“Where we perceive a chain of events, he sees one single catastrophe which keeps piling wreckage and hurls it in front of his feet. The angel would like to stay, awaken the dead and make whole what has been smashed. But a storm is blowing in from Paradise; … The storm irresistibly propels him into the future to which his back is turned, while the pile of debris before him grows skyward. This storm is what we call progress.”
It would produce a Frankenstein if one tries to concretize all the ruins from the past when emphasizing a progressive historiography, which is the case in contemporary China. The commemoration of the birth of the state became especially ironic in regards of the following forty years, a history in which the state apparatus revitalized into what it had been like. It is true that in an age of mass media, images, videos, links, and everyone’s posts and shares can effectively build a bridge between the present and the constructed Messianic time of 1 October 1949, but it shouldn’t be like that: the history between must not be jumped over, and the connotations of the festival we are celebrating must be questioned.
Satirically enough, the most notable inconsistency after that Messanic time, is the de facto elimination of the holiness of endogenous popular movement and disobedience. What has been given birth by the mass mobilizations in the May Fourth Movement ideologically and during the wartime militarily, after its rise to power, soon built a new state apparatus guarding the reestablished hierarchy, and ultimately denied the legality of mass action and excluded those who had empowered it from the political machine. In this manner, the history is divided into two linear courses at that Messanic moment, and such inconsistency needs to be remarked as long as we’d like to conform the ideals and fruits of the Revolution.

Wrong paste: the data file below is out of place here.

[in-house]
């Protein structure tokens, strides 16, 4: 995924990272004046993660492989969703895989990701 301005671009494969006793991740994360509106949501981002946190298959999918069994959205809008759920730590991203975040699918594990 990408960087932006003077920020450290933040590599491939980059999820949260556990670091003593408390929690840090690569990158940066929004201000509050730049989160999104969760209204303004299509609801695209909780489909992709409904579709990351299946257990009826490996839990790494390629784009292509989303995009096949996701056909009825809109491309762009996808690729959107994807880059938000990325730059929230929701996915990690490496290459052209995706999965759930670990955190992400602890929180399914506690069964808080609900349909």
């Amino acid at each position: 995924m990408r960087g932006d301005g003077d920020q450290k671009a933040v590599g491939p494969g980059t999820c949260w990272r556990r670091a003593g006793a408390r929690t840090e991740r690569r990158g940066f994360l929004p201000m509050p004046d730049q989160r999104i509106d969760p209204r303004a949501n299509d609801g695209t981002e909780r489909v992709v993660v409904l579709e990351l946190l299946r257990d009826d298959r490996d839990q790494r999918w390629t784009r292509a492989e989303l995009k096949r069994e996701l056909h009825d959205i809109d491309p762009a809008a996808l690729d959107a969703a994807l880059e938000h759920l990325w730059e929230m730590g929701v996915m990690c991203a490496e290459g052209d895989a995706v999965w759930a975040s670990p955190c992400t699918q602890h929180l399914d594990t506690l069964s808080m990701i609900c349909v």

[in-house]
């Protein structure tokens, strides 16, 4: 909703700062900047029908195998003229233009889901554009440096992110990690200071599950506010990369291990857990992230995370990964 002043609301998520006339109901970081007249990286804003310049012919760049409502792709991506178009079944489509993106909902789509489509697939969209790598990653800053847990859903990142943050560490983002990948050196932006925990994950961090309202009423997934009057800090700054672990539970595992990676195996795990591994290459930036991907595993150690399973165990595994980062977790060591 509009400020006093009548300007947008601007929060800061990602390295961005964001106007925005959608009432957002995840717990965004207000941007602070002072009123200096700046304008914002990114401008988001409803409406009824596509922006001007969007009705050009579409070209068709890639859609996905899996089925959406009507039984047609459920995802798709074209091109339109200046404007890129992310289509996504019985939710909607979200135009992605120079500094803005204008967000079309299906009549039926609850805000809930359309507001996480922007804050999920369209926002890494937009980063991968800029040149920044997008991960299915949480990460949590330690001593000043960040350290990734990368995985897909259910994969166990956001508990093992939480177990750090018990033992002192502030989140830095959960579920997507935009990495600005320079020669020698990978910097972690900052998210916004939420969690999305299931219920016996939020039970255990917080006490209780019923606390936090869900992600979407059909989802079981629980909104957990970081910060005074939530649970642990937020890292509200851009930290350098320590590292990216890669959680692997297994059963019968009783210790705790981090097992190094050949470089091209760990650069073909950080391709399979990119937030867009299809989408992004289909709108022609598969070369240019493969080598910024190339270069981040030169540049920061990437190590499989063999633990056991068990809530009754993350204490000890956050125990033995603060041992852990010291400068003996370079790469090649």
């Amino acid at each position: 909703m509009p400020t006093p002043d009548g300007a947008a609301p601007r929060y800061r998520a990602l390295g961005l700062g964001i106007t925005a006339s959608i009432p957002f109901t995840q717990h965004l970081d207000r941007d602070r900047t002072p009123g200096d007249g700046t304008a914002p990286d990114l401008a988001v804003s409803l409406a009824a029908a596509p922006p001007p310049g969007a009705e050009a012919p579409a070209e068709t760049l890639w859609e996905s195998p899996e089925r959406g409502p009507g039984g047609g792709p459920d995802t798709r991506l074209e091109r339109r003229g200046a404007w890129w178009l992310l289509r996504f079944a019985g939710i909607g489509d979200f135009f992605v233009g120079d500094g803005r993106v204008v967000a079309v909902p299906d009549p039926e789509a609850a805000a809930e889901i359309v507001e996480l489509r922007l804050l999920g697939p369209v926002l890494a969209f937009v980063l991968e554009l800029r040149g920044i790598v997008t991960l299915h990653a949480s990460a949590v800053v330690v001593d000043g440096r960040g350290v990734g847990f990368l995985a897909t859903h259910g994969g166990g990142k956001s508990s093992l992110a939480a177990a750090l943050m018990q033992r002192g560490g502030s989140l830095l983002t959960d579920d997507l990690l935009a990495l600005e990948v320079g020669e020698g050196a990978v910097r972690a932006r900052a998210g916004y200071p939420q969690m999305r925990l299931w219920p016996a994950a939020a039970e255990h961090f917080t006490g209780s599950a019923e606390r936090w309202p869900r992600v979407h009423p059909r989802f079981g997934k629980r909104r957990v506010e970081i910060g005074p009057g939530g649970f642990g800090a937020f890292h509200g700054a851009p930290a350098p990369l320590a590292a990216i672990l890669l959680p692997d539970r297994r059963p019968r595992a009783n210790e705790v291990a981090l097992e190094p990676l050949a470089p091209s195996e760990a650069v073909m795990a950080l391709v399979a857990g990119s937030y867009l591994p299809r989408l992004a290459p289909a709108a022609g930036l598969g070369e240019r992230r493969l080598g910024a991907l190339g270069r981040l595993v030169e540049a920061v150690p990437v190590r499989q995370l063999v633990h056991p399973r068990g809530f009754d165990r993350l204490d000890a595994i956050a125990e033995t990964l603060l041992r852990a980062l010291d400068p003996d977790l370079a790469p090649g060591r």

There needs to be a rupture breaking the continuity from the past to make sense for progressivism. Thus, I would suggest commemorating 1 October as a Messianic time of the Chinese Revolution, or a symbolism of the revolutionary struggles, and disemboweling the references to the founding of the state from it. Standing at such a moment, my back is turned to the continuous thousands of years’ self-evident privileges, the holiness of Confucianism hierarchy, and a society in which the majority of human beings were not behaving like human beings, while my front faces the uncertainty and possibilities of a new regime. What I need, standing here, is a departure from the past, so that I could identify myself from the homogenous, empty time while escape from confronting the future, in which there might have been full of disappointing things.
Yeah. I’m celebrating the Chinese Revolution, by which I mean I’m commemorating the end of the exploitative, indignant continuity of ancient past rather than the start of the contemporary time. I would also remember what George Orwell writes in the very end of Homage to Catalonia:
“It is difficult when you pass that way, especially when you are peacefully recovering from sea-sickness with the plush cushions of a boat-train carriage underneath you, to believe that anything is really happening anywhere. Earthquakes in Japan, famines in China, revolutions in Mexico? Don’t worry, the milk will be on the doorstep tomorrow morning, the New Statesman will come out on Friday. The industrial towns were far away, a smudge of smoke and misery hidden by the curve of the earth’s surface.”